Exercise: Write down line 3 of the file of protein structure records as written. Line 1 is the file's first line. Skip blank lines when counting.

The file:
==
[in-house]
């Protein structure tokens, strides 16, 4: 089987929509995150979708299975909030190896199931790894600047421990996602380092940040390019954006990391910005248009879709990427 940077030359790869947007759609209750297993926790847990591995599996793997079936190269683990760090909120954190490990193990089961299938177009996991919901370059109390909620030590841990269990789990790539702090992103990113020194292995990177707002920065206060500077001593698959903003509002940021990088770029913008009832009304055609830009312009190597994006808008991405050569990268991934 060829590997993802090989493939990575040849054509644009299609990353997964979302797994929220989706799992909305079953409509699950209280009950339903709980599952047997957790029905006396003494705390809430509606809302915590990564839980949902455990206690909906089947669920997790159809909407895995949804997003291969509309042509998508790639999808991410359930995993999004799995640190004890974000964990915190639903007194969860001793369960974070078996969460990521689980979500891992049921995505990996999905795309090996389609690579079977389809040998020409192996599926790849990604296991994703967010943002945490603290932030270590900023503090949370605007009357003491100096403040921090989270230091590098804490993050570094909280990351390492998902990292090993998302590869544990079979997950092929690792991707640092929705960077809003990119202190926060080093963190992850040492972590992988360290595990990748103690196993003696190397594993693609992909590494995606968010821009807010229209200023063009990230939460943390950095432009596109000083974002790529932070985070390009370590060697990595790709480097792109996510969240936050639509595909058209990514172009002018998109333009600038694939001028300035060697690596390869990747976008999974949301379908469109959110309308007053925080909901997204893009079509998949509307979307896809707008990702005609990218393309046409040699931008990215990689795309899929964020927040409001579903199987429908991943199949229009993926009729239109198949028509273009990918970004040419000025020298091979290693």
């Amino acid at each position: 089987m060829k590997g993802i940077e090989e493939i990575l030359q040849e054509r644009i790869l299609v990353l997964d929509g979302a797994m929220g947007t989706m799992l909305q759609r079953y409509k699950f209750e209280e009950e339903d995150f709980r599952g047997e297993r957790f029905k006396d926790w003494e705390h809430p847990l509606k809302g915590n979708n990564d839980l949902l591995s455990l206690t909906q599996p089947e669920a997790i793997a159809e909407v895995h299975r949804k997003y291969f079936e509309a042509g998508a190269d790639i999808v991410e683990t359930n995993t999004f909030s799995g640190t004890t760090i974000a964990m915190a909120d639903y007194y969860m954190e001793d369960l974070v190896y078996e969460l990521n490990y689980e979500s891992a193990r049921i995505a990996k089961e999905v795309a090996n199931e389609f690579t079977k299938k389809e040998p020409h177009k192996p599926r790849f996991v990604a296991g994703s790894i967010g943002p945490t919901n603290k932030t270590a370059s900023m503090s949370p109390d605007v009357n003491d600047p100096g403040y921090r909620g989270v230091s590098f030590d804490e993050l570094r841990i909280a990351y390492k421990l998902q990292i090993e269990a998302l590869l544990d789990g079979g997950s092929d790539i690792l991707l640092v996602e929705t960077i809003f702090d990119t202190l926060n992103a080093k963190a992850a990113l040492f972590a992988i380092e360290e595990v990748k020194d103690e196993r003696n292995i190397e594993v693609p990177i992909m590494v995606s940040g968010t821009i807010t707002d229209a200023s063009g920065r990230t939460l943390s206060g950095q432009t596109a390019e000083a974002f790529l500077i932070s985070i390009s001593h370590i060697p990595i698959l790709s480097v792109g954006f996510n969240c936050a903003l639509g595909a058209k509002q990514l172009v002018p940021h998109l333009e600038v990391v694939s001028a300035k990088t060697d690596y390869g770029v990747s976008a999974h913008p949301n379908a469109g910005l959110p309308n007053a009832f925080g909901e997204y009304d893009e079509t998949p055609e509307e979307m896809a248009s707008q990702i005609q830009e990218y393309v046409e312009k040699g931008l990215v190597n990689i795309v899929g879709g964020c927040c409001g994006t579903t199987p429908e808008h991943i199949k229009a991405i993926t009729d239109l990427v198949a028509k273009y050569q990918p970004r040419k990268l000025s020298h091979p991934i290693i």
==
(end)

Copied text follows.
């Amino acid at each position: 089987m060829k590997g993802i940077e090989e493939i990575l030359q040849e054509r644009i790869l299609v990353l997964d929509g979302a797994m929220g947007t989706m799992l909305q759609r079953y409509k699950f209750e209280e009950e339903d995150f709980r599952g047997e297993r957790f029905k006396d926790w003494e705390h809430p847990l509606k809302g915590n979708n990564d839980l949902l591995s455990l206690t909906q599996p089947e669920a997790i793997a159809e909407v895995h299975r949804k997003y291969f079936e509309a042509g998508a190269d790639i999808v991410e683990t359930n995993t999004f909030s799995g640190t004890t760090i974000a964990m915190a909120d639903y007194y969860m954190e001793d369960l974070v190896y078996e969460l990521n490990y689980e979500s891992a193990r049921i995505a990996k089961e999905v795309a090996n199931e389609f690579t079977k299938k389809e040998p020409h177009k192996p599926r790849f996991v990604a296991g994703s790894i967010g943002p945490t919901n603290k932030t270590a370059s900023m503090s949370p109390d605007v009357n003491d600047p100096g403040y921090r909620g989270v230091s590098f030590d804490e993050l570094r841990i909280a990351y390492k421990l998902q990292i090993e269990a998302l590869l544990d789990g079979g997950s092929d790539i690792l991707l640092v996602e929705t960077i809003f702090d990119t202190l926060n992103a080093k963190a992850a990113l040492f972590a992988i380092e360290e595990v990748k020194d103690e196993r003696n292995i190397e594993v693609p990177i992909m590494v995606s940040g968010t821009i807010t707002d229209a200023s063009g920065r990230t939460l943390s206060g950095q432009t596109a390019e000083a974002f790529l500077i932070s985070i390009s001593h370590i060697p990595i698959l790709s480097v792109g954006f996510n969240c936050a903003l639509g595909a058209k509002q990514l172009v002018p940021h998109l333009e600038v990391v694939s001028a300035k990088t060697d690596y390869g770029v990747s976008a999974h913008p949301n379908a469109g910005l959110p309308n007053a009832f925080g909901e997204y009304d893009e079509t998949p055609e509307e979307m896809a248009s707008q990702i005609q830009e990218y393309v046409e312009k040699g931008l990215v190597n990689i795309v899929g879709g964020c927040c409001g994006t579903t199987p429908e808008h991943i199949k229009a991405i993926t009729d239109l990427v198949a028509k273009y050569q990918p970004r040419k990268l000025s020298h091979p991934i290693i």